To the Road - Four Legs on the Slow Road - CycleBlaze

July 22, 2014

To the Road

Give me a bicycle and give me time. I'll take care of the rest.

I will leave the city behind and crank my way into the country. I will camp in places where I'm not supposed to camp. I will call out to cows that stare confused from beyond the fence line. I'll end most days hungry, exhausted, used up — and then wake early the next morning feeling refreshed. After a few yawns and stretches I'll feel ready to do it all over again. The passage of time will slow down, because each day will fill itself with roads and mountains and rivers and towns I've never before seen; because many of those things will be worth looking at and thinking about and then committing to memory; because routine and consistency will fade away. I'll spit at road signs like it's a game. I will learn the dreams, the secrets, and the regrets of people I've never met before and will never see again.

My legs and back and shoulders and arms will grow strong and any squish around my middle will vanish. I'll stop paying attention to the news and pro sports and other kinds of entertainment. I'll sleep better on an inch-thick pad in a tent on a patch of dirt among the bushes and trees than I do on a mattress and box spring and stacks of pillows indoors. I will wash my cycling shorts far less often than I should. I will be impressed again and again by the kindness of strangers, the helpfulness of strangers, and the strangeness of strangers. I'll swim in the softness of subtle but constant waves of endorphins. I'll look forward to the change that happens after like three weeks on the road, that point where traveling stops feeling like a vacation and simply becomes my life. I will leave in my wake a series of impossibly clogged toilets.

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I will lose myself in the moments that only seem to come when I adventure by bicycle: watching fields of wheat dance on the breeze as they fade into the horizon; leaning into the curve of the road as it follows the tight oxbow of a river; looking out at tree trunks turned naked and white along the path of a forest fire for as far as I can see; rushing to catch a ferry; slowing down to savor the stillness of the world just before sunrise; feeling the cool wetness of the air around a marsh rush over my body long before I ever see the water; dodging clouds of mosquitoes that only become visible when spotlit by sunbeams falling between the trees that crowd the road's edge.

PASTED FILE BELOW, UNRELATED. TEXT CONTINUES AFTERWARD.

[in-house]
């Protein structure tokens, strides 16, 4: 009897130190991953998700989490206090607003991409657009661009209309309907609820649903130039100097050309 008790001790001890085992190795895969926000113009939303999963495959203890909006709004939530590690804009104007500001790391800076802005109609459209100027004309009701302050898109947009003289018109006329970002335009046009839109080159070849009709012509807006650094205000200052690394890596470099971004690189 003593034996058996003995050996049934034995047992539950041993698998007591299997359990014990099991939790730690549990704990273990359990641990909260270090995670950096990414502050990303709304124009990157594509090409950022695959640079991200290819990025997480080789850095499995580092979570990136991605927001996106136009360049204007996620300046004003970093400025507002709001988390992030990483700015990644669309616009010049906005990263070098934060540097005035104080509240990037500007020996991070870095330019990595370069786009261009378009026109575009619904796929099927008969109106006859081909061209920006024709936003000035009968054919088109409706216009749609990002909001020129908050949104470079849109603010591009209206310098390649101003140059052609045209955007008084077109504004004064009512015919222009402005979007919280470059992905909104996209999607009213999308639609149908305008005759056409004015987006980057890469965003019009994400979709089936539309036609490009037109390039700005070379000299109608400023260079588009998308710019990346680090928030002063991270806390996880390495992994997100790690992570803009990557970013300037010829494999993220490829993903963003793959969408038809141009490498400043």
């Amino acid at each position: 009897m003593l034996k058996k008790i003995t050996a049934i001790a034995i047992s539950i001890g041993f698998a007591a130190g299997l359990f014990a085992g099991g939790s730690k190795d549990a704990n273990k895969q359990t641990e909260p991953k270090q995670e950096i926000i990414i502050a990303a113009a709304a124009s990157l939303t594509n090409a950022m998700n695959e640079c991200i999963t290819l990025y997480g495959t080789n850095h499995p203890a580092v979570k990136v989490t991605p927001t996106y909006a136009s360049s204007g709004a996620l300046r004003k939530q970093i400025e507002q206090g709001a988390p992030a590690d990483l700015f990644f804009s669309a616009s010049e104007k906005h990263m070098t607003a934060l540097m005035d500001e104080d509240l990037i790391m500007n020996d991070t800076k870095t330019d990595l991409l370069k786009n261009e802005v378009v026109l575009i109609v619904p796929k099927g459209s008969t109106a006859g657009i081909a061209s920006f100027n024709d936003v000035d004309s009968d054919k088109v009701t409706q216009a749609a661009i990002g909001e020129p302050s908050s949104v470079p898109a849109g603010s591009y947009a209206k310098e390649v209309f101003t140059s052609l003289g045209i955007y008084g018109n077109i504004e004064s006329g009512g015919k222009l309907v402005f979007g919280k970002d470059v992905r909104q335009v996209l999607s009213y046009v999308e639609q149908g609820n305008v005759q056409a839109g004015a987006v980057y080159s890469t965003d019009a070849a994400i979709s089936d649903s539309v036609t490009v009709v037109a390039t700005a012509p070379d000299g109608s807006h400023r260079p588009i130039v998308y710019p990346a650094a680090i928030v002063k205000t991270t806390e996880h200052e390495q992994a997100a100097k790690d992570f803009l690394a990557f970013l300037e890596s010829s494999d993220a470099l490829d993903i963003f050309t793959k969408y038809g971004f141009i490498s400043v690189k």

I'll also be pushed back by the steep hills, turned dry-mouthed and dehydrated by the heat, bit by the bugs, annoyed by the flat tires, disgusted by the bathrooms that haven't been cleaned since the Reagan administration, and aggravated by the drivers who pass too close. These things will of course be difficult, in the way that anything worth doing is difficult. As they happen I'll find myself sinking into anger or frustration or defeat. I will whisper, grumble, yell, or say in my head motherfucker more times than I can count. But counties and states and then entire countries will fall beneath my wheels, and when I look back with the benefit of perspective, time will have scraped away the harshness, rubbed out the ugly parts, and left behind only the most wonderful memories.

Bicycle travel is one of just a few things I've yet experienced in life that extends beyond happiness to fulfillment. It has the ability to deliver me to a place where life pushes forward at this level where I feel it in my bones, in my nerve endings, all the way down (as David Foster Wallace so eloquently put it) to my butthole. It's a state where the colors are brighter and the jokes funnier, where the world's harsh edges don't cut quite as deep, where when I take a moment to stop and think about what's happening to me there's this combination of happiness and contentment and appreciation for how it makes me almost vibrate. These brief periods of joy make the unremarkable weeks and months and years of everyday life worth the effort. They're the reason I don't want to grow old and die, because that means I'll never again have the privilege of living them.

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